Jump to Main Content
On the reliability of the Elements of Metacommunity Structure framework for separating idealized metacommunity patterns
- Schmera, Dénes, Podani, János, Botta-Dukát, Zoltán, Erős, Tibor
- Ecological indicators 2018 v.85 pp. 853-860
- biodiversity, correspondence analysis, environmental indicators, nestedness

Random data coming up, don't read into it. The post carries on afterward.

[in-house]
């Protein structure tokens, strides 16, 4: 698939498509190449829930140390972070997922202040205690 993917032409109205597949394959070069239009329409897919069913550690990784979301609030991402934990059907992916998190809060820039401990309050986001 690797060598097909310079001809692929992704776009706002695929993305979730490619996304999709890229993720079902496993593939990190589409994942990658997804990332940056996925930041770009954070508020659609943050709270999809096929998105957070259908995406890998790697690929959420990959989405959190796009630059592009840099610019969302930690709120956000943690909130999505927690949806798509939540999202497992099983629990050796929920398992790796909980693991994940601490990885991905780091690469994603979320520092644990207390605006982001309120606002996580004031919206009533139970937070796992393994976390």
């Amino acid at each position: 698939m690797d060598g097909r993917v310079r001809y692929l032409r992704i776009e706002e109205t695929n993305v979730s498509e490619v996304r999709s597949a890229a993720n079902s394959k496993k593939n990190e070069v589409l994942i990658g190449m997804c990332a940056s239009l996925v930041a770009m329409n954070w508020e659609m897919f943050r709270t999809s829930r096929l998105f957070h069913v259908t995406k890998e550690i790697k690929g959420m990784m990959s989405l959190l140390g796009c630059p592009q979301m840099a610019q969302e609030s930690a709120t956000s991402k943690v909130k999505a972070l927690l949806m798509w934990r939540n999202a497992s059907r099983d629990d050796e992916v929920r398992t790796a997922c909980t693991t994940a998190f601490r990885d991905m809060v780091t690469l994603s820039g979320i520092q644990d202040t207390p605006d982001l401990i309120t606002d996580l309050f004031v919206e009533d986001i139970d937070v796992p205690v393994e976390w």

- The Elements of Metacommunity Structure (EMS) framework originally suggested by Leibold and Mikkelson (2002) in Oikos is a popular approach to identify idealized metacommunity patterns (i.e. checkerboard, nested, evenly spaced, Clementsian, Gleasonian), and hereby to infer the existence of structuring processes in metacommunities. Essentially, the EMS framework consists of the rearrangement of the sites-by-species incidence matrix followed by a series of tests for coherence, turnover and boundary clumping in species distributions. Here, we give a critical evaluation of the EMS framework based on theoretical considerations and simulations. We found that user defined site ordering may influence the coherence test (number of embedded absences) depending also on the ordering of species, and therefore we argue that the application of user-defined matrix rearrangement has strong limitations. The recommended ordering by correspondence analysis is sensitive to matrix structure and may even include arbitrary decisions in special cases. Further, we revealed different meanings of the checkerboard pattern and showed that negative coherence is not necessarily associated with this as assumed in the EMS framework. Also, the turnover test cannot always detect nested pattern, because turnover and nestedness are not necessarily the opposite endpoints of a continuum. We argue that the boundary clumping test can only be used for separating Clementsian, Gleasonian and evenly spaced patterns if sites are ordered along a real environmental gradient rather than a latent one identified by correspondence analysis. We found that the series of tests in the EMS framework are burdened by anomalies and that the detection of some metacommunity patterns is sensitive to type II error. In sum, our findings suggest that the analytical methodology of the EMS framework, as well as the conclusions drawn from its application to metacommunity studies require careful reconsideration.